More Current:

    Edge by Thomas Blackstone
    CJ Cheryhl
    Infoquake by David Lous Edelman
    Greg Egan is genius. Read Diaspora.
    The Reality Dysfunction Trilogy by Peter F. Hamilton
    M. John Harrison still writes some amazing Hard Sci Fi stuff. Anything from him in ANY era is good for that matter.
    Rogue Harvest by Danita Maslan
    Kim Stanley Robinson Mars has been Mentioned.
    Melinda N. Snodgrass is quite good as well.
    Any of the Charles Stross Supreme Intelligence verse books (Accelerando, Iron Sunrise etc)
    Titan, Wizard and Demon by John Varley
    Vernor Vinge

    I think that's a good start.
    • CommentTimeJun 14th 2011
    I just re-read the opening chapters of Charlie Stross' "Iron Sunrise." Definitely hard science.
  4.  (1268.110)
    I'm having a time out until I can learn some manners.
    i find the distinction spurious, science itself is an imaginative process, unproven theories about dark matter or energy may be made by people far more qualified than the average 'hard' sci fi
    author but they are works of speculative fiction all the same. <a href="">Phlogiston</a> anyone?

    for me the Dragons of Pern books of Anne McCaffrey are 'harder' than Asimov s Foundation in that the vision of a colonial future offered seems more plausible , i.e. a long forgotten outpost that has forgotten its own origins rather than Galaxy spanning Empires modeled on a Medieval world view. The social aspect of Foundation is absolutely risible. Female characters in Foundation? There is one. Female characters of any consequence? Zero. Surely in the 1950s it was becoming evident that women would occupy prominent roles in the future? The cigar chomping male technocrats of Foundation seem to belong to the staff rooms of 1940s academia rather than the corridors of power in our Imperial Galactic destiny. To ignore the societal in this way invalidates any claim the author makes for the science. Foundation is all about the ascendancy of science, the moral and intellectual superiority of the scientists I find offensive. the people that gave us Chernobyl, Fukishima , and Three Mile Island are going to shape the destiny humanity?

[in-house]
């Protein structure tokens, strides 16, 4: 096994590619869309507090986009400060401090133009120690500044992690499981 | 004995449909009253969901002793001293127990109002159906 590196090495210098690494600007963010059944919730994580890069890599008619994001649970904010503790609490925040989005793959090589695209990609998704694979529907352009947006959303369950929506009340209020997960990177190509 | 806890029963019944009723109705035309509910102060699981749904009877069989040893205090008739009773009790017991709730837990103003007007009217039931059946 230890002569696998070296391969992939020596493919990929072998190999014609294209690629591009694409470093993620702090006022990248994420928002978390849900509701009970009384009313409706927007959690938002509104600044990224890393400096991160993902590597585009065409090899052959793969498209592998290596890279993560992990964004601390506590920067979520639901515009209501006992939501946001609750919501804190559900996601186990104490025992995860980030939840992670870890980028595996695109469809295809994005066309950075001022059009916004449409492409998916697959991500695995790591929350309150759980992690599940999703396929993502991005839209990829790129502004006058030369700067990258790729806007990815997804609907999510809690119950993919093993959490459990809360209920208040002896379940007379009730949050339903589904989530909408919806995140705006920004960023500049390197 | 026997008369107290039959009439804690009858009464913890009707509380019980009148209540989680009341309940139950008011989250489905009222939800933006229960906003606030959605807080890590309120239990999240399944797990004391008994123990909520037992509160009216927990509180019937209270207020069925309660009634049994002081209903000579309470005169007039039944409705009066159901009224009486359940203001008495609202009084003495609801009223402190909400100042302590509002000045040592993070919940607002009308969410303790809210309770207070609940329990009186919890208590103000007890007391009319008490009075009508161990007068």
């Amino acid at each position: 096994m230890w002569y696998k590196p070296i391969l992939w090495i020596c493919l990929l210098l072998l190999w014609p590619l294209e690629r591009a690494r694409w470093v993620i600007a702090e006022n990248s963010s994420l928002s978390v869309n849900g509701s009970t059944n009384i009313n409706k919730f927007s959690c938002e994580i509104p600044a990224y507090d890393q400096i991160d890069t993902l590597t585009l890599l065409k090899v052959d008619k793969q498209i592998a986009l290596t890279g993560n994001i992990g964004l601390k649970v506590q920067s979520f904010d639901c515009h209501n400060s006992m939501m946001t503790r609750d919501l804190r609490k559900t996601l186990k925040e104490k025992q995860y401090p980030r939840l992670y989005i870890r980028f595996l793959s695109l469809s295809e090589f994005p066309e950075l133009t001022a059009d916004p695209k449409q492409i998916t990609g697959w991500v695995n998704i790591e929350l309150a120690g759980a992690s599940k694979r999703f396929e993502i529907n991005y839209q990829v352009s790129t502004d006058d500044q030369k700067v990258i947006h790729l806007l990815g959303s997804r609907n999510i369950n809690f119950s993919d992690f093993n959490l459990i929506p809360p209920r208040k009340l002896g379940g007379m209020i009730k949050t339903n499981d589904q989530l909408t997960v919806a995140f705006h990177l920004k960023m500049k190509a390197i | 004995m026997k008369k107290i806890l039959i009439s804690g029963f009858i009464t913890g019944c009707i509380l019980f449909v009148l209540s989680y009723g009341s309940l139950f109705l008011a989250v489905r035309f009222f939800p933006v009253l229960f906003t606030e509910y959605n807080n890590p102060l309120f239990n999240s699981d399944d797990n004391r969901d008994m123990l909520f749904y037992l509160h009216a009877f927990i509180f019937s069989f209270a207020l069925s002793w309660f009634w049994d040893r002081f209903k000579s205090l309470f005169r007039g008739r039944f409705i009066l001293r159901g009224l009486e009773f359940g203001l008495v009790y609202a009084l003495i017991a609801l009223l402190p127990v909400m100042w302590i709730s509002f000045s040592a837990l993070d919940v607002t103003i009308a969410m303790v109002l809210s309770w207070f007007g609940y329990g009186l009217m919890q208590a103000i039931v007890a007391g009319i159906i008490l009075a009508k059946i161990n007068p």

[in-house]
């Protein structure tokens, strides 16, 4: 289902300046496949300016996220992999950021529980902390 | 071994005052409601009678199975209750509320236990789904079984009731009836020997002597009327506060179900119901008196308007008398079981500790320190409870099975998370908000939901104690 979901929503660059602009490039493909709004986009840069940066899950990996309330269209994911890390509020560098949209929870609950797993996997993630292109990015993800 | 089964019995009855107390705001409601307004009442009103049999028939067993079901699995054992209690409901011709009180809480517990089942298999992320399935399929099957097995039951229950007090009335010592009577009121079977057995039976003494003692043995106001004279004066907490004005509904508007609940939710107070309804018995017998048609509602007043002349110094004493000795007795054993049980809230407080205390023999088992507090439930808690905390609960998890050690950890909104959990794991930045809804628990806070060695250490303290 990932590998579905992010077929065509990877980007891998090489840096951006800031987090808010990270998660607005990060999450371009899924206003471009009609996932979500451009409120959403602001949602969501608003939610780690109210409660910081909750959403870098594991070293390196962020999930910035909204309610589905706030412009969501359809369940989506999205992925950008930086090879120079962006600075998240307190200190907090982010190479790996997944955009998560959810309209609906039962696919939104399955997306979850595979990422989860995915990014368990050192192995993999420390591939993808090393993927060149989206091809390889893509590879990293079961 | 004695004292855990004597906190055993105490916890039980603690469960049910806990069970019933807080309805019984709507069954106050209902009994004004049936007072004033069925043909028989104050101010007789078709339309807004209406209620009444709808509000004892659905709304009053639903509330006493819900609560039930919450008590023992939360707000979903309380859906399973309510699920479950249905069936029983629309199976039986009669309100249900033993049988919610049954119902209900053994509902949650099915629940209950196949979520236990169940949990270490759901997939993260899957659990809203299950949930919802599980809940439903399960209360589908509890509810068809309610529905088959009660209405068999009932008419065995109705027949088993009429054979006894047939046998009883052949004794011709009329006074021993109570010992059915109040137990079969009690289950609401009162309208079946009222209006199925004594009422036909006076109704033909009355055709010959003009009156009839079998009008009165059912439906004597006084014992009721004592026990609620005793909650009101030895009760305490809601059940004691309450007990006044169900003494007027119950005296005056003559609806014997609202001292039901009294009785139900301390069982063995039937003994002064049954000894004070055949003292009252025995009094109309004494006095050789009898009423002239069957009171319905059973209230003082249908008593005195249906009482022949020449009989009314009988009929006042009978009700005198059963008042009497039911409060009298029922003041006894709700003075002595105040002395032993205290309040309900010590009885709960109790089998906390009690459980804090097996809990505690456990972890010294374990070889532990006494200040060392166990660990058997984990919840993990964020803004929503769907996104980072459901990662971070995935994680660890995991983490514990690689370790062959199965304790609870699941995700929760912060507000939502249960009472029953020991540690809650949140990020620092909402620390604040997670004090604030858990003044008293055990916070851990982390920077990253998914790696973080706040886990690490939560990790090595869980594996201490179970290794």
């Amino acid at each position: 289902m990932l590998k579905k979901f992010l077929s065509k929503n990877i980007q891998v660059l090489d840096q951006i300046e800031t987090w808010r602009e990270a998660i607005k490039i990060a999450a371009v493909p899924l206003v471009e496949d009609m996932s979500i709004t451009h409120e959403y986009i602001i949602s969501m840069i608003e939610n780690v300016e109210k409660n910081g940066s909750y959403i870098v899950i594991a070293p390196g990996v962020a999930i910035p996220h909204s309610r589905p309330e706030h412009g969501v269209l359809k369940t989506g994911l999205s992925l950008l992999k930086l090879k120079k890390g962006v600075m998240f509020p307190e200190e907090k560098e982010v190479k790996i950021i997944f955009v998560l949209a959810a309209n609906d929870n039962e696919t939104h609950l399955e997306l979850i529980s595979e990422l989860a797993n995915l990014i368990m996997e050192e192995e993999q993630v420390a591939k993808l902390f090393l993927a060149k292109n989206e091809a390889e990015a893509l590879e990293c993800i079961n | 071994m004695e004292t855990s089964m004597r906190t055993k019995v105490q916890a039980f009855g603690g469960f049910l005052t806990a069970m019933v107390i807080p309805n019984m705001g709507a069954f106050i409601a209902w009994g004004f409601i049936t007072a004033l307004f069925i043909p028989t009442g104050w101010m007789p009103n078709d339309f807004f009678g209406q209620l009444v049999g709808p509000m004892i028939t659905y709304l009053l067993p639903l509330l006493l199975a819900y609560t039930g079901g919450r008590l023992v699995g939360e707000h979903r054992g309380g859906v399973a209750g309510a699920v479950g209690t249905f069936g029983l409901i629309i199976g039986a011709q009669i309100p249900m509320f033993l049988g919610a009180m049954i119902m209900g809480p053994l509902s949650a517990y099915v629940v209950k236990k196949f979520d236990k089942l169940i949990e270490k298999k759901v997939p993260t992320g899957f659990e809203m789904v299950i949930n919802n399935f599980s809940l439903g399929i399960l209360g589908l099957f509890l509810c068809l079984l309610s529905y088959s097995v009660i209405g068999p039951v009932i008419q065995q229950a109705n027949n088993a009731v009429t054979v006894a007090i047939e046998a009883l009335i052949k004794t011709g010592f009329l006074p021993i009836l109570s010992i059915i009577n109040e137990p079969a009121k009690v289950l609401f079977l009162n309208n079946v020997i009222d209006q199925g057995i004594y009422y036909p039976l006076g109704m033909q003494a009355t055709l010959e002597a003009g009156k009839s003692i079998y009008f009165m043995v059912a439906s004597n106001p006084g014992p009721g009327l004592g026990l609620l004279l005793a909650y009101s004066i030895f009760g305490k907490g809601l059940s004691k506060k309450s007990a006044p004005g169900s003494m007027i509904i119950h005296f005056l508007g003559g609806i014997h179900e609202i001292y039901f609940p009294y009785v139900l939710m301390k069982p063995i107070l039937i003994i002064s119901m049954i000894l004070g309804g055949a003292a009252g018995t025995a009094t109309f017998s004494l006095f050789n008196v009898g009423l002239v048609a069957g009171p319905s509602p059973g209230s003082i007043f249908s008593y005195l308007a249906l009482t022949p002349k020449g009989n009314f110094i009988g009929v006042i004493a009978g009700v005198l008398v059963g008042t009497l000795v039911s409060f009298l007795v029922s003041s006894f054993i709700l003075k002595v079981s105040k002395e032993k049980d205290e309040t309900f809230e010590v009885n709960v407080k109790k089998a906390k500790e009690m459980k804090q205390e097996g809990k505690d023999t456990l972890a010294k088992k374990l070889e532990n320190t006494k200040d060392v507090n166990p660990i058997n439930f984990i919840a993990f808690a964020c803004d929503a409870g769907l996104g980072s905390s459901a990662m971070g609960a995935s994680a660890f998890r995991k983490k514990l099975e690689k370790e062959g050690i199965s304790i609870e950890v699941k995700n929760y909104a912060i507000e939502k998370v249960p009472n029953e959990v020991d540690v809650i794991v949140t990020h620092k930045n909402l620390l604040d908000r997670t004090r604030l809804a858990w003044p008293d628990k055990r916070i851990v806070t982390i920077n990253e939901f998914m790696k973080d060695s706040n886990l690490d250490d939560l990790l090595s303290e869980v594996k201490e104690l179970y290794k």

As to the scientific content, Asimov seems all Flash Gordon to me.

    what i'm saying is Asimovs Foundation totally sucks teh donkeys balz

    Well anyhow, I digress. . . read Philip K Dick J G Ballard Iain M Banks
  5.  (1268.111)
    not sure if these are considered hard sci-fi, or if anyone else has already stated them if they are, but Arkady and Boris Strugatsky's Prisoners of Power is a real good one. And also Clifford Simak's Time and Again is wonderful too.
    • CommentTimeJun 28th 2011
    Have to chip in –

    Going by Warren's rules, EMBASSYTOWN is soft sci fi in as much as it deals with language, conceptual thought, social anthropology and [SPOILERS] –

    – a huge addiction epidemic. He also has his own version of FTL (Immersing or the Immer) which roots it in space opera territory to my mind. Frankly you should just bloody read it because it's beautiful.

    I wish I liked Hard SF, but I've always been more fascinated by people and relationships than machines and physics.

    Last thing: Richard Morgan's ALTERED CARBON is great. Super violent, neo noir, hard boiled hard core. Not Hard SF I'm afraid, but loads of fun.